A different take on the native iconography in sports argument

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I have a go at Chief Wahoo every six months or so. It’s just what I do.  But I’ll grant that it gets old arguing that Chief Wahoo should go away simply because he’s offensive.

Why? Because it never solves anything. Despite the fact that it is 100% rationally undeniable that Chief Wahoo is offensive, there will always be people who come back with all kinds of complicated, contrived nonsense to say he isn’t because if they don’t their childhood will be ruined or something. I dunno. Ask them. It’s hard to hear their arguments what with all of that mouth-breathing.

Anyway, today Paul Lukas tries to sidestep the basic offensiveness argument — about not just Wahoo, but over native American iconography in general — with this tack:

I see this as more of an intellectual property issue. Basically, for those of us who aren’t Native American (which basically means the vast majority of the people who reading this), I don’t think we have the right to use images of headdresses, tomahawks, tribe names, and so on. It’s not a question of whether such symbols are offensive, or whether they perpetuate outdated stereotypes; it’s that they don’t belong to us. If a non-Jewish group used a menorah or a Star of David in its marketing, wouldn’t that raise a few eyebrows? Ditto for a non-military group using a Purple Heart. And if those examples don’t pass the smell test, neither does a sports team using Native American iconography.

I guess I can see where he’s coming from, but I submit that there are all manner of businesses in this country that use some sort of naming or iconography that doesn’t really belong to them. There are thousands of little shops, campgrounds, restaurants, you name it, that use some sort of name or iconography from some sort of ethnic group or singularly respected group of any kind, despite having no connection to them at all.  People exploit Memorial Day for mattress sales, for cryin’ out loud.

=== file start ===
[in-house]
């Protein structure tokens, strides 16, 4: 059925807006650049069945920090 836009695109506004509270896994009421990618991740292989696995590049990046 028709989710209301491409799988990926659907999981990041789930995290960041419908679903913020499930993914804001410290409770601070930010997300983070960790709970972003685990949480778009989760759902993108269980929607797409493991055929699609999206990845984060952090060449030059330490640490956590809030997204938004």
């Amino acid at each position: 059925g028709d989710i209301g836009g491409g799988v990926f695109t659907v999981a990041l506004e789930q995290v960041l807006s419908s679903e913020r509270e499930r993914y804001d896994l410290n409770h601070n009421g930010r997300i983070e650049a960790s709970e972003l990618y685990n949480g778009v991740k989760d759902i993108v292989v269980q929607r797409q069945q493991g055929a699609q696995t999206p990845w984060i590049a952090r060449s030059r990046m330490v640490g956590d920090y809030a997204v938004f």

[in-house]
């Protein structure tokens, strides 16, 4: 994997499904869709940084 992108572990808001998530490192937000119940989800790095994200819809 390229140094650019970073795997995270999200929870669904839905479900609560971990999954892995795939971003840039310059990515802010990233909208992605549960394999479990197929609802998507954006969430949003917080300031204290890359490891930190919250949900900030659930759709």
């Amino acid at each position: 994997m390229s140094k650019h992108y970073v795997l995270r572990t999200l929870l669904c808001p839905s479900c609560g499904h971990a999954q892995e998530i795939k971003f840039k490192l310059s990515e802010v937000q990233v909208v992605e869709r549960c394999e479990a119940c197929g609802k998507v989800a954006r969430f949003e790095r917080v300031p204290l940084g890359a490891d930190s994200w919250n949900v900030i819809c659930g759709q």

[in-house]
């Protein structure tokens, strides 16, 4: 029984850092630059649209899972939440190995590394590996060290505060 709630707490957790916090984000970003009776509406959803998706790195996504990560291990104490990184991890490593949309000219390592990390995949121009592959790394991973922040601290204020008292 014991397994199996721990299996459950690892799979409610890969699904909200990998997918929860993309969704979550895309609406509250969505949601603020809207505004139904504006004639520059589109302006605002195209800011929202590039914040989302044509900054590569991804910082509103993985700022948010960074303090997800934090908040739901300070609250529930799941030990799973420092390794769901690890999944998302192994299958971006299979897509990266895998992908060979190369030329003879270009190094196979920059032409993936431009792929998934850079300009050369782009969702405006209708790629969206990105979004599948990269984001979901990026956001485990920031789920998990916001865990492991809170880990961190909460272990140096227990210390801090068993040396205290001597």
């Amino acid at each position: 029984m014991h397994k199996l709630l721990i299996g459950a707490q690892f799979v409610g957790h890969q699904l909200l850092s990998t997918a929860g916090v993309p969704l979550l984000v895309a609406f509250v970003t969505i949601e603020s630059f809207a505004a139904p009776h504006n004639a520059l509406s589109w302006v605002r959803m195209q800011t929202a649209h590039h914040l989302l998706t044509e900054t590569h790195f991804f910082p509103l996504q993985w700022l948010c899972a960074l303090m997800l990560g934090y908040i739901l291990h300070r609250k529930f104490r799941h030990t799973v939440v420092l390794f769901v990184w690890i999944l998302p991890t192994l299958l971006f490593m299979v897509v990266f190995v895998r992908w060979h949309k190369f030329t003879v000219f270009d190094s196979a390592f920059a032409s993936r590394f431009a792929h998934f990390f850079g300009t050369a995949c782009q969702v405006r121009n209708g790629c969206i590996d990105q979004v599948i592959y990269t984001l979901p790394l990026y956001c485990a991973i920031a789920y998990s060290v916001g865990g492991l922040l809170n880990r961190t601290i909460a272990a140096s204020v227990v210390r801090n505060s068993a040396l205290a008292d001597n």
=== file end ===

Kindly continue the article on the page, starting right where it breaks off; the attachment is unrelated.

I’m not saying Lukas is wrong here. He makes a good argument, but I still think the best argument is that these things are just offensive.

Oh, and finally: before you wade into the comments with your “what about the Fighting Irish!” idiocy, read ALL of Lukas’ column. There he deals with the usual counter-arguments and dispatches them pretty deftly.

Wilson Ramos suffers head injury on Ruben Tejada’s backswing

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Rays catcher Wilson Ramos had to exit Monday night’s game against the Orioles in the fifth inning after suffering a head injury. Ruben Tejada broke his bat on a ground out and the barrel hit Ramos in his helmet. Rich Dubroff reports that Ramos needed six staples to close a laceration on his head.

Ramos will continue to be evaluated under MLB’s concussion protocol. He may wind up on the seven-day concussion disabled list.

Ramos, 29, entered Monday’s action batting .222/.259/.426 with three home runs and 11 RBI in 59 plate appearances. He was 0-for-2 before being replaced by Jesus Sucre.

Video: Manny Machado and Jonathan Schoop turn a sweet 5-4-3 double play

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Orioles third baseman Manny Machado and second baseman Jonathan Schoop teamed up to turn an impressive 5-4-3 double play in the bottom of the first inning of Monday night’s game against the Rays.

Steven Souza, Jr. led off the frame with a single. Corey Dickerson struck out, bringing Evan Longoria to the dish. Longoria sharply grounded a 1-2 fastball from Kevin Gausman to Machado, who showcased his strong arm with a perfect feed to Schoop at the second base bag despite his momentum taking him towards into territory. Schoop made an off-balance throw to first to complete the twin-killing.

The Orioles took the lead in the top of the third when Adam Jones hit a solo home run off of Ian Snell.